Local artists find body best canvas

Cory Sheppard, owner operator of Punkteur, shows one of his finished tattoos of an anchor on the inside of his elbow.

Cory Sheppard, owner operator of Punkteur, shows one of his finished tattoos of an anchor on the inside of his elbow.

Melissa Dunson

The next door neighbor, postman, emergency room doctor, Mr. Rogers and your grandfather are all part of a growing culture consisting of millions of individuals infiltrating society.

The citizens of Joplin have no reason to fear this growing army of peaceful aliens, their common bond is borne from the ancient art of body modification, specifically piercings and tattoos.

Cory Sheppard, owner operator of Punkteur, a local tattoo and piercing parlor, said there is a whole culture of people bound together by their love for body modification. Conventions dedicated to this ancient art travel across the country bringing their culture with them.

“There’s definitely a world of these people,” Sheppard said. “There’s millions of us all spread out.”

Through society’s growing acceptance of tattoos and piercings and the proliferation of body modification magazines like Skin and the online Body Modification Ezine, an increasing number of people are taking the plunge and getting the piercing or tattoo they have been dreaming about. Sheppard said the parlor’s average customer age ranges from 18 to 35-years-old, but has worked on someone as old as 70-years-old who wanted Sheppard to touchup a tattoo from World War II.

Despite body modifications’ growing popularity, Punkteur’s staff thinks a strong stigma is still associated with the owners of visible tattoos and piercings.

“The shop creates a huge bubble,” Sheppard said. “People walk in here and think we have all the coolest stuff, but if they saw me on the street, they wouldn’t talk to me.”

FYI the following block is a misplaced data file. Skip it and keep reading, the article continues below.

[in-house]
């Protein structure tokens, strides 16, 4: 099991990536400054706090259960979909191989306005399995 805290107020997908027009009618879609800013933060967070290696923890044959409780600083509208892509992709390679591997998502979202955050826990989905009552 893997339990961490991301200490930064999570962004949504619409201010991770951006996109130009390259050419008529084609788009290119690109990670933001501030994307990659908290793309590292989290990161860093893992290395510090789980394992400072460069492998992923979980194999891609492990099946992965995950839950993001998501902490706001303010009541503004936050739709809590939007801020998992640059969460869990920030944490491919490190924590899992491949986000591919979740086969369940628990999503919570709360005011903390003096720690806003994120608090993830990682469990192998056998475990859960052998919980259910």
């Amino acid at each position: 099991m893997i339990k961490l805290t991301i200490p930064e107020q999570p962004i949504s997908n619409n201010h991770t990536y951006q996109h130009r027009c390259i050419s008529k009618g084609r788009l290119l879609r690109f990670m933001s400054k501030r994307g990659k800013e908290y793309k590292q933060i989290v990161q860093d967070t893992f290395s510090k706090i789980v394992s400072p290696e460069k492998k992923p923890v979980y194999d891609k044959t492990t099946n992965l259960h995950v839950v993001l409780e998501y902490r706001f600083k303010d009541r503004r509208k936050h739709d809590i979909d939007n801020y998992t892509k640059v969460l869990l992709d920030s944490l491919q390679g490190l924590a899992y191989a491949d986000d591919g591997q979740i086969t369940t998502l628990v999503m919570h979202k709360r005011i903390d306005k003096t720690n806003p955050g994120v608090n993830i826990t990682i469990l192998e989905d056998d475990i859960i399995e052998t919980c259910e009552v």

Sheppard attributes the attitudes to stereotypes and the fact most people are afraid of change.

“People won’t even look you in the eye,” said Derek Wieberg, tattoo artist apprentice at Punkteur.

Sheppard said the sad thing about those stereotypes is unless two people just really rub each other the wrong way, body modifiers are a welcoming and easygoing group.

“These are the nicest people you’ll ever meet,” Sheppard said. “It’s those people who stop and say, ‘Oh my god’ – nobody wants to hear that. They assume we’re the crazy people because we put ourselves through pain, but we’re just a bunch of artists.”

Body modifiers consider themselves artists in the purest sense whose clientele are their walking canvases.

“I’m an artist anyway, the thing with art is though, most artists who draw on a canvas don’t get to be famous until their dead,” Sheppard said. “This is a little more sacred to me, it’s living art.”

Wieberg said his passion for tattoos started as a passion for art.

“I draw on everything, why not people,” he said.

Besides copying pre-made designs from magazines or their design catalogs, the staff of Punkteur does custom work, originally created by the tattoo artists’ minds. Sheppard said popular tattoos include hearts and butterflies on the lower back for women and tribal designs for men, but Sheppard said he gets bored of these popular designs, and when body modifiers get bored, they begin to practice their art on each other.

“I would much rather do custom work,” he said. “Anytime we’ve got nothing going on and we’re bored we start piercing and tattooing each other. I would get a tattoo from any of the people here.”

Sheppard is happy to help his customers in any way he can and will tattoo any part of the body, but said as a matter of principle he won’t do anything racist, hate based or that he feels is vulgarly offensive or thinks will ruin their life. He thinks it is a good tattoo artist’s job to make sure the customer really understands the implications of the tattoo they are about to get and to intervene when necessary.

“Occasionally I make decisions for people,” Sheppard said. “My favorite thing is to tell people that this tattoo will last them longer than the $20,000 car they bought.”

As for his tattoos, Sheppard said he doesn’t and won’t regret any of them because they all represent important things in his life.

“I’m putting everything on me I want to take with me to the grave, it’s a map of me,” he said. “The only reason to ever regret is because of other people’s opinions, and I think I’m solid enough not to cave. This is between me and God.”